Additionally, according to several embodiments of the invention, the electron emitting structure reduces the problem of crosstalk in an FED. For example, crosstalk occurs when electrons are unintentionally emitted from active regions (e.g., sub-pixels) adjacent to active regions (e.g., sub-pixels) that are intended to emit electrons. Crosstalk leads to a poor contrast ratio in the resulting display.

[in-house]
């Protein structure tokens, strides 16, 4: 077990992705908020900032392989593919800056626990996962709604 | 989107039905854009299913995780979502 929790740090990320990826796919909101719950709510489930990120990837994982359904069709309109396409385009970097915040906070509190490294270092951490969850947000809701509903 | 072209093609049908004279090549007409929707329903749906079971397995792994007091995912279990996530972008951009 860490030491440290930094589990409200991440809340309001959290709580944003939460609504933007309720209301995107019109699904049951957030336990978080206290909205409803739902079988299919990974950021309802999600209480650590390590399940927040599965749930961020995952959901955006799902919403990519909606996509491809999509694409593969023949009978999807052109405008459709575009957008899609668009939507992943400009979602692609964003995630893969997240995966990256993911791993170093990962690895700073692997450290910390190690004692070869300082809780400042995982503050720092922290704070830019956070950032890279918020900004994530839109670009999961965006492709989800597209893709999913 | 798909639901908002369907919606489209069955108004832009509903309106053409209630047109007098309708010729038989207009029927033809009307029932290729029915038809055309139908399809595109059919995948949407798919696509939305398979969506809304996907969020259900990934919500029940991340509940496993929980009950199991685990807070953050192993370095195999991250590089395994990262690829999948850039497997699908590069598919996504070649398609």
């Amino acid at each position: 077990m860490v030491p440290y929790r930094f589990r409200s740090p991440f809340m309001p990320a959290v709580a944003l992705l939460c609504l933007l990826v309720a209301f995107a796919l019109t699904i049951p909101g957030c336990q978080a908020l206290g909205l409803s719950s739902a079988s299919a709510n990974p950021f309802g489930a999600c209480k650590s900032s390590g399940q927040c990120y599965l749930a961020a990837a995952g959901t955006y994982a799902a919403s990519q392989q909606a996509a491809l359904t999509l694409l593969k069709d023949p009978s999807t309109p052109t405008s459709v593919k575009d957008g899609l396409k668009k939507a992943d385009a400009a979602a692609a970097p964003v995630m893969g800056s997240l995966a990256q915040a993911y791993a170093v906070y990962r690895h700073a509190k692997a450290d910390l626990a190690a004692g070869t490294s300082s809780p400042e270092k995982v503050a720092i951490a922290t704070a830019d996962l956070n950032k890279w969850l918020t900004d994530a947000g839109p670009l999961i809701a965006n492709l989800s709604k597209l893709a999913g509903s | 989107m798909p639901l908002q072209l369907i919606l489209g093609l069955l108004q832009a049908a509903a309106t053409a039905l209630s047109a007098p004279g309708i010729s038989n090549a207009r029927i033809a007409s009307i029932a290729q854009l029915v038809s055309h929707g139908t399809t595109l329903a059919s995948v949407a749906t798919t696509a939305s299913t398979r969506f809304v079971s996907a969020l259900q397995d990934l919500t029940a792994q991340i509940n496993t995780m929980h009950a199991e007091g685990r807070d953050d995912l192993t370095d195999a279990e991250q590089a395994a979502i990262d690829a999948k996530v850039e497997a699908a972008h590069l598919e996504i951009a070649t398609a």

As illustrated in FIG. 19 and according to one embodiment, a voltage differential of about 20 volts between a given base electrode 604 the adjacent gate electrodes 608 on adjacent insulating members 606 is required to fully turn an active region 612 on, i.e., turn on a sub-pixel. Thus, the base drive voltage VB and the gate drive voltage VG are each set to 10 volts (having opposite polarity). A threshold voltage VTH is set at 10 volts, such that above a 10 volt difference between the base electrode and the gate electrodes, electrons may be emitted from an emitter material located at a given active region, i.e., if the voltage difference is greater than 10 volts, then the electric field at the emitter material may be greater than 2.0 volts/micron. However, it is noted that while a difference of 10 volts may causes some electron emission, it is not enough to fully turn on the given active region (e.g., sub-pixel region). Furthermore, the crosstalk voltage VCT is at 10 volts, such that crosstalk may occur if the voltage differential at an adjacent active region is greater than 10 volts.